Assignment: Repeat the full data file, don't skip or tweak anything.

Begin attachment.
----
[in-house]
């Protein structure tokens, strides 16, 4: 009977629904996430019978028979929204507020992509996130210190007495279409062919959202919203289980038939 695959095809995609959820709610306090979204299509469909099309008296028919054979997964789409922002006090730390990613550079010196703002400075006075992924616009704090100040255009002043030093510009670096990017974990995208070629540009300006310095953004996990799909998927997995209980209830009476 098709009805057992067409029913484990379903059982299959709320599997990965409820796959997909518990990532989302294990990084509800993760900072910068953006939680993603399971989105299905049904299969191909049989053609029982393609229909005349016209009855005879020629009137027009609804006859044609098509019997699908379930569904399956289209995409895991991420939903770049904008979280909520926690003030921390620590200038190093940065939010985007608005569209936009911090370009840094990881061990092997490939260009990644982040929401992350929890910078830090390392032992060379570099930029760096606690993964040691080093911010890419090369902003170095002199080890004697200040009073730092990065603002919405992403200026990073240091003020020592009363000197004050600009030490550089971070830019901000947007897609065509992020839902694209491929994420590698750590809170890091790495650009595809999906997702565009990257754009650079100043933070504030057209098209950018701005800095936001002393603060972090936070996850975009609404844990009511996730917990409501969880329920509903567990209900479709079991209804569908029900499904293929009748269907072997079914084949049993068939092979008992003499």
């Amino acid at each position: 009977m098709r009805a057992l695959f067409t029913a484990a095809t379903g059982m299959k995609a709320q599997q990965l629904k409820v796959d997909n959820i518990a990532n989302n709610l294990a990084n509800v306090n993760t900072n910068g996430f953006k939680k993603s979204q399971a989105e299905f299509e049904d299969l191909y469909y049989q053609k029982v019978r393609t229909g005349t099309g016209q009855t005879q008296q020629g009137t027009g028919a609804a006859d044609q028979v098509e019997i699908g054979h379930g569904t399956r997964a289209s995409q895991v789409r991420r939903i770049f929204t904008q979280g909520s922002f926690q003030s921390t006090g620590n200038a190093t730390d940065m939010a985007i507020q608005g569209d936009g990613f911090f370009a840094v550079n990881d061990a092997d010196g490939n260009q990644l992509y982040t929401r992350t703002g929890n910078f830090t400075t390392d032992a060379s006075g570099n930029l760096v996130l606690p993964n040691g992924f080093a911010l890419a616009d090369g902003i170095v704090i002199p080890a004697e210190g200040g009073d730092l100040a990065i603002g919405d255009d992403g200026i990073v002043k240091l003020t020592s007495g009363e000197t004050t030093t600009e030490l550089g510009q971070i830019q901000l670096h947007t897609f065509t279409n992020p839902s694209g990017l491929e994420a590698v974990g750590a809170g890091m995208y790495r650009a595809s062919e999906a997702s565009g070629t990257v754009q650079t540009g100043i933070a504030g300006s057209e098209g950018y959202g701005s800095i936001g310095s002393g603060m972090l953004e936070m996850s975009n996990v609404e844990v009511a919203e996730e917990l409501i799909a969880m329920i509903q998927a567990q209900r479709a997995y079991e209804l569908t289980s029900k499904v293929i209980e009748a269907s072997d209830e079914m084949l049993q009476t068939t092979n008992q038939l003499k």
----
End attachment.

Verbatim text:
[in-house]
């Protein structure tokens, strides 16, 4: 009977629904996430019978028979929204507020992509996130210190007495279409062919959202919203289980038939 695959095809995609959820709610306090979204299509469909099309008296028919054979997964789409922002006090730390990613550079010196703002400075006075992924616009704090100040255009002043030093510009670096990017974990995208070629540009300006310095953004996990799909998927997995209980209830009476 098709009805057992067409029913484990379903059982299959709320599997990965409820796959997909518990990532989302294990990084509800993760900072910068953006939680993603399971989105299905049904299969191909049989053609029982393609229909005349016209009855005879020629009137027009609804006859044609098509019997699908379930569904399956289209995409895991991420939903770049904008979280909520926690003030921390620590200038190093940065939010985007608005569209936009911090370009840094990881061990092997490939260009990644982040929401992350929890910078830090390392032992060379570099930029760096606690993964040691080093911010890419090369902003170095002199080890004697200040009073730092990065603002919405992403200026990073240091003020020592009363000197004050600009030490550089971070830019901000947007897609065509992020839902694209491929994420590698750590809170890091790495650009595809999906997702565009990257754009650079100043933070504030057209098209950018701005800095936001002393603060972090936070996850975009609404844990009511996730917990409501969880329920509903567990209900479709079991209804569908029900499904293929009748269907072997079914084949049993068939092979008992003499």
């Amino acid at each position: 009977m098709r009805a057992l695959f067409t029913a484990a095809t379903g059982m299959k995609a709320q599997q990965l629904k409820v796959d997909n959820i518990a990532n989302n709610l294990a990084n509800v306090n993760t900072n910068g996430f953006k939680k993603s979204q399971a989105e299905f299509e049904d299969l191909y469909y049989q053609k029982v019978r393609t229909g005349t099309g016209q009855t005879q008296q020629g009137t027009g028919a609804a006859d044609q028979v098509e019997i699908g054979h379930g569904t399956r997964a289209s995409q895991v789409r991420r939903i770049f929204t904008q979280g909520s922002f926690q003030s921390t006090g620590n200038a190093t730390d940065m939010a985007i507020q608005g569209d936009g990613f911090f370009a840094v550079n990881d061990a092997d010196g490939n260009q990644l992509y982040t929401r992350t703002g929890n910078f830090t400075t390392d032992a060379s006075g570099n930029l760096v996130l606690p993964n040691g992924f080093a911010l890419a616009d090369g902003i170095v704090i002199p080890a004697e210190g200040g009073d730092l100040a990065i603002g919405d255009d992403g200026i990073v002043k240091l003020t020592s007495g009363e000197t004050t030093t600009e030490l550089g510009q971070i830019q901000l670096h947007t897609f065509t279409n992020p839902s694209g990017l491929e994420a590698v974990g750590a809170g890091m995208y790495r650009a595809s062919e999906a997702s565009g070629t990257v754009q650079t540009g100043i933070a504030g300006s057209e098209g950018y959202g701005s800095i936001g310095s002393g603060m972090l953004e936070m996850s975009n996990v609404e844990v009511a919203e996730e917990l409501i799909a969880m329920i509903q998927a567990q209900r479709a997995y079991e209804l569908t289980s029900k499904v293929i209980e009748a269907s072997d209830e079914m084949l049993q009476t068939t092979n008992q038939l003499k």